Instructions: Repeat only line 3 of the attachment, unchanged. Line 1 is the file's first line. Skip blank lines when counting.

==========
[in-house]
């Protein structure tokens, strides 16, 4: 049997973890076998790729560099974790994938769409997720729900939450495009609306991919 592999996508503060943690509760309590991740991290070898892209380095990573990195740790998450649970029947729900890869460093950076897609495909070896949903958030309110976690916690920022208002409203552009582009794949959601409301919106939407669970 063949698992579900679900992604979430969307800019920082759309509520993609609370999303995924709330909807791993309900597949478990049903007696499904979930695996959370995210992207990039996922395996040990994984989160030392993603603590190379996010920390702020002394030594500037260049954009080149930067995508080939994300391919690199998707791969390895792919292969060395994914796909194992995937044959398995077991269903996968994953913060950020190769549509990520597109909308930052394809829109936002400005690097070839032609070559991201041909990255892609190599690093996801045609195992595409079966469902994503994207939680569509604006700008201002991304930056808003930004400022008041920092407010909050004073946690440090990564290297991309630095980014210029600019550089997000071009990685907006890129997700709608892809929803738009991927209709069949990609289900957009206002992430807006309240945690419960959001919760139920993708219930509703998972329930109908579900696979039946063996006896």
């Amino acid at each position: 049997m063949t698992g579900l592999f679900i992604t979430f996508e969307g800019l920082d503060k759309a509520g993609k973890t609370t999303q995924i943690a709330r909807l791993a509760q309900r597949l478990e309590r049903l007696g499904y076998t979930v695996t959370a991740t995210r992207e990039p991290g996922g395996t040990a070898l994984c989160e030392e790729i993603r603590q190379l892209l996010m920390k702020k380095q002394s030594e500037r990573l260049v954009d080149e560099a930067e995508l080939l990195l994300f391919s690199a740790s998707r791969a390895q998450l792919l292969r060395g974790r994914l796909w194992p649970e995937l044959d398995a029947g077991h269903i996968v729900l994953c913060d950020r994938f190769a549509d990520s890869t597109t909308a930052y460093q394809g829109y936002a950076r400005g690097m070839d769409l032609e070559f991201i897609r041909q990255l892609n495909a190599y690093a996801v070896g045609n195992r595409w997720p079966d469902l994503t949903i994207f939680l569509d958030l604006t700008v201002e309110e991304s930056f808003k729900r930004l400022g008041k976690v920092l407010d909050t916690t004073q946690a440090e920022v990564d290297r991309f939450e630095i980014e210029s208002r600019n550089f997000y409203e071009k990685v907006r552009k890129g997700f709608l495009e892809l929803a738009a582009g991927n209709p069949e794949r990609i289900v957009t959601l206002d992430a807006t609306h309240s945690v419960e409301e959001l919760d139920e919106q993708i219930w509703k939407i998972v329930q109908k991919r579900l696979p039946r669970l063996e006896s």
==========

């Amino acid at each position: 049997m063949t698992g579900l592999f679900i992604t979430f996508e969307g800019l920082d503060k759309a509520g993609k973890t609370t999303q995924i943690a709330r909807l791993a509760q309900r597949l478990e309590r049903l007696g499904y076998t979930v695996t959370a991740t995210r992207e990039p991290g996922g395996t040990a070898l994984c989160e030392e790729i993603r603590q190379l892209l996010m920390k702020k380095q002394s030594e500037r990573l260049v954009d080149e560099a930067e995508l080939l990195l994300f391919s690199a740790s998707r791969a390895q998450l792919l292969r060395g974790r994914l796909w194992p649970e995937l044959d398995a029947g077991h269903i996968v729900l994953c913060d950020r994938f190769a549509d990520s890869t597109t909308a930052y460093q394809g829109y936002a950076r400005g690097m070839d769409l032609e070559f991201i897609r041909q990255l892609n495909a190599y690093a996801v070896g045609n195992r595409w997720p079966d469902l994503t949903i994207f939680l569509d958030l604006t700008v201002e309110e991304s930056f808003k729900r930004l400022g008041k976690v920092l407010d909050t916690t004073q946690a440090e920022v990564d290297r991309f939450e630095i980014e210029s208002r600019n550089f997000y409203e071009k990685v907006r552009k890129g997700f709608l495009e892809l929803a738009a582009g991927n209709p069949e794949r990609i289900v957009t959601l206002d992430a807006t609306h309240s945690v419960e409301e959001l919760d139920e919106q993708i219930w509703k939407i998972v329930q109908k991919r579900l696979p039946r669970l063996e006896s």